Humor in Advertising (1973)
This article a major and pioneering study on humor in advertising, and many posterior articles used its results and explore them further. It is a given fact that marketers have increasingly employed humor as the motivation basis to make an advertisement more appealing and persuasive. This practice is based on the belief that the humor can be an effective persuasive tool. However, there is no straightforward evidence of the effectiveness of humor. There two sets of opinions concerning to humor. First, some argue that humor is a universal language that humanizes advertising, allowing the communicator to speak to the audience on their own level. On the other hand, opponents think that humor is not universal (humor might be differ in different geographic areas). Also, humor might not e persuasive in the long run, because it wears out if used repeatedly. Employing humor involves some risk: If humor does work out, it turns to be a disaster; if it does, it can be very effective (Phillips 1968).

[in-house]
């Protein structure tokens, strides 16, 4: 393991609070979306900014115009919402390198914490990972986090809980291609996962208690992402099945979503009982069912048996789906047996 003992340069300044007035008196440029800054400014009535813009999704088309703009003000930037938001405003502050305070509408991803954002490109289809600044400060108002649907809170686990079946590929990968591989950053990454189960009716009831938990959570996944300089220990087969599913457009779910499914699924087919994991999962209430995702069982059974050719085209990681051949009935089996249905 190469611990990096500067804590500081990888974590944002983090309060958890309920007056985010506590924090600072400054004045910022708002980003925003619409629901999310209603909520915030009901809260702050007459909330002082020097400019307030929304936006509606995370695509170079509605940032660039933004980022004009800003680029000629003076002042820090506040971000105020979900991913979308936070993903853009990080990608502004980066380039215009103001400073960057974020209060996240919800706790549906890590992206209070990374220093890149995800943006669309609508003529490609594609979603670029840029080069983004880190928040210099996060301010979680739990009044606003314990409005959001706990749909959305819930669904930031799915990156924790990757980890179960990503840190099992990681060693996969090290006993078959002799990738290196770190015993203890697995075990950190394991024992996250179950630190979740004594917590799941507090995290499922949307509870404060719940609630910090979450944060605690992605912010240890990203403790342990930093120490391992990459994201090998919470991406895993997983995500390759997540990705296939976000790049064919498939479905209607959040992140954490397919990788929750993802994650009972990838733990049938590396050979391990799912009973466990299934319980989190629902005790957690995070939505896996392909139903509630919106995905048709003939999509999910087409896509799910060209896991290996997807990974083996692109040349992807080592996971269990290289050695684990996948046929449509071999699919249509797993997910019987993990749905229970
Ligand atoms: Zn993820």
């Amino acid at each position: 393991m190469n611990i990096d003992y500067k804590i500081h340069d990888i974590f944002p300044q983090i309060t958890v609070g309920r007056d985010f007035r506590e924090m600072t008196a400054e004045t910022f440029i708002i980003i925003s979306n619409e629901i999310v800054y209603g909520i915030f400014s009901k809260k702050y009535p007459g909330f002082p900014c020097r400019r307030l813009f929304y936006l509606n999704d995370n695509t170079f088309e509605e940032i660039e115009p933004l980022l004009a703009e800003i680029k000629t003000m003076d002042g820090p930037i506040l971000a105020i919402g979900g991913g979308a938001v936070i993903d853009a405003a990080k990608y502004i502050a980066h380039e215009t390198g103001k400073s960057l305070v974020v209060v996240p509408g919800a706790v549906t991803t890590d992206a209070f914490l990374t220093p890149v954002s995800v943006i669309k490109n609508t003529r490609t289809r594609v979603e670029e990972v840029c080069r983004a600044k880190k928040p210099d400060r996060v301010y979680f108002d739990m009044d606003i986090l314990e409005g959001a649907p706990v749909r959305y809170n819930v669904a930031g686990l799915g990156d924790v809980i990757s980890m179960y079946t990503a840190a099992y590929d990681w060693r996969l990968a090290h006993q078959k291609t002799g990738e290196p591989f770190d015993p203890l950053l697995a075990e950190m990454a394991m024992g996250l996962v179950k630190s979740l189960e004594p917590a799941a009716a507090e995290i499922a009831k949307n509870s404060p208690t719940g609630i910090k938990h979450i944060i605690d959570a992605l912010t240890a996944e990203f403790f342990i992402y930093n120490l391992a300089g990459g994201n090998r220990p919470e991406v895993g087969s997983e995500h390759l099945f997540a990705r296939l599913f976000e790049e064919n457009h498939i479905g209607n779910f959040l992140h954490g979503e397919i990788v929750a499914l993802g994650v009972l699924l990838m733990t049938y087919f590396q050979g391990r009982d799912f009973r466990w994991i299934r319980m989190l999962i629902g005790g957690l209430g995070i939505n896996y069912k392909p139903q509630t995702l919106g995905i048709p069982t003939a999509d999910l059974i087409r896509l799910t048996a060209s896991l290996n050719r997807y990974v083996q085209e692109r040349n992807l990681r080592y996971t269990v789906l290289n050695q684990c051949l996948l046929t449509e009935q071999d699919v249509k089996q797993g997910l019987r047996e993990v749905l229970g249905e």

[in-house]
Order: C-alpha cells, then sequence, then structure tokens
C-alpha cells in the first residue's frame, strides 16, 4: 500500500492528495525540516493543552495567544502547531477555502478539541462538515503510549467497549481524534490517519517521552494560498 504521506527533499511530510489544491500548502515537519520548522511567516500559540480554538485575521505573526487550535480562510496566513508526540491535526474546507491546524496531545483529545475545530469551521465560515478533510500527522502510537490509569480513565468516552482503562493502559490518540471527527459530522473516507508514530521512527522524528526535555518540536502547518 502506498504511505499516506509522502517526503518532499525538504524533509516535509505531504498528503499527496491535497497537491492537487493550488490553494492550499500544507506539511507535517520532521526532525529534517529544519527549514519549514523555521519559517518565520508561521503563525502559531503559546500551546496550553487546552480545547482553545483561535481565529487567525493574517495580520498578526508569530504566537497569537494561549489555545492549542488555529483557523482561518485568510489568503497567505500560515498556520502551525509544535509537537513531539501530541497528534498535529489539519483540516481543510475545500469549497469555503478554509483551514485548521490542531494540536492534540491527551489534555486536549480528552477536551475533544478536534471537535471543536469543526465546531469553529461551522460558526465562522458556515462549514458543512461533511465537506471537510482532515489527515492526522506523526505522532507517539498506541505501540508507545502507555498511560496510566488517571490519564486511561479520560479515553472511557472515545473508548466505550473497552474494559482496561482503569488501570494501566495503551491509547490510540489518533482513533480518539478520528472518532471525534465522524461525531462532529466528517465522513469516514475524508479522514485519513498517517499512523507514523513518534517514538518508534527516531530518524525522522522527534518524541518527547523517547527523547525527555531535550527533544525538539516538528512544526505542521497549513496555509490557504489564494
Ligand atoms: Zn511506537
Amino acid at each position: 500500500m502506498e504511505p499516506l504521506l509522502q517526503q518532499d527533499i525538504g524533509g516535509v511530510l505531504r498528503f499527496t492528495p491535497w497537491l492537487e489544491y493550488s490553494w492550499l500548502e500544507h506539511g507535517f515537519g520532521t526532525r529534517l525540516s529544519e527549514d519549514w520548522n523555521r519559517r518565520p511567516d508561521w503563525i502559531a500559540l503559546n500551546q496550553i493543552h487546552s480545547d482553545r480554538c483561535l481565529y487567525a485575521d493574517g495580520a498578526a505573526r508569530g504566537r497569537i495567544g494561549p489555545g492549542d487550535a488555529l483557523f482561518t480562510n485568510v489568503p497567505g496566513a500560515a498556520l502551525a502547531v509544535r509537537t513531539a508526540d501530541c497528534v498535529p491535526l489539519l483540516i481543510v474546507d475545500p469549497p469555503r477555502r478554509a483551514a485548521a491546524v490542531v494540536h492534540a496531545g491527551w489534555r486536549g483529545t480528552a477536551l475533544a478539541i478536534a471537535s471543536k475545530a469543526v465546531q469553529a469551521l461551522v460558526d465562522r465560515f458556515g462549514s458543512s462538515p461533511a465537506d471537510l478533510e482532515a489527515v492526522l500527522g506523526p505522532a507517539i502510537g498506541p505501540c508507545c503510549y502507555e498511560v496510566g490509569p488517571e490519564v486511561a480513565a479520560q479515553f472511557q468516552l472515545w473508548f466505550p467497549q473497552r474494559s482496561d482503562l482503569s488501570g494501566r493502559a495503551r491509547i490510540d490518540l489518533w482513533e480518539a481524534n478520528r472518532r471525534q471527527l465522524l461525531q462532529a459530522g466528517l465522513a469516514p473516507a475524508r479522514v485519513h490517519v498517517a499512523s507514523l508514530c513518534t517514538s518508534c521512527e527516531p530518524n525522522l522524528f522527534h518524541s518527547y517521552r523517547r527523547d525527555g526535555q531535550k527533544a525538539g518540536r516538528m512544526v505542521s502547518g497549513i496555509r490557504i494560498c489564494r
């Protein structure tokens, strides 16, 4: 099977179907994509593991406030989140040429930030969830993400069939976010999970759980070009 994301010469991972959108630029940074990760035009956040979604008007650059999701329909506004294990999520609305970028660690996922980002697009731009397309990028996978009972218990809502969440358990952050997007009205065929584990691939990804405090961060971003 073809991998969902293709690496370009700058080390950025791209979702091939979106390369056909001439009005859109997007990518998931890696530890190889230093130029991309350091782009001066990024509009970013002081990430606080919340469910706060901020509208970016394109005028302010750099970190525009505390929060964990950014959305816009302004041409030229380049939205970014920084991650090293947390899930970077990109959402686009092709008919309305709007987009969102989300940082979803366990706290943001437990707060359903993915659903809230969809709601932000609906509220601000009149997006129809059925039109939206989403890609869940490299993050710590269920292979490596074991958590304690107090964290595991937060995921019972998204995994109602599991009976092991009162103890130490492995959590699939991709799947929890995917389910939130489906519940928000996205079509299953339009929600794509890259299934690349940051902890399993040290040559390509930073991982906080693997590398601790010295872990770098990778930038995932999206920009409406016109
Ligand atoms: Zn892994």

Furthermore, humor can be very effective if used as a means and not as an end in itself (Hepner, 1963).
After this the first empirical questions arises: Is humor an effective means of persuasion, or is a humorous message more influential than a serious version of the same appeal? There is no unanimity on the answer of this question. This study has the following structure: First, it examines the concept of humor; Then, the discussion is divided into two major sections; (1) humor and creative strategy and (2) humor and vehicle selection. Finally, criteria for humor research are developed and future directions indicated.
Define the word humor with a scientific precision is a very difficult task. Several approaches have been employed to explain this concept. The first...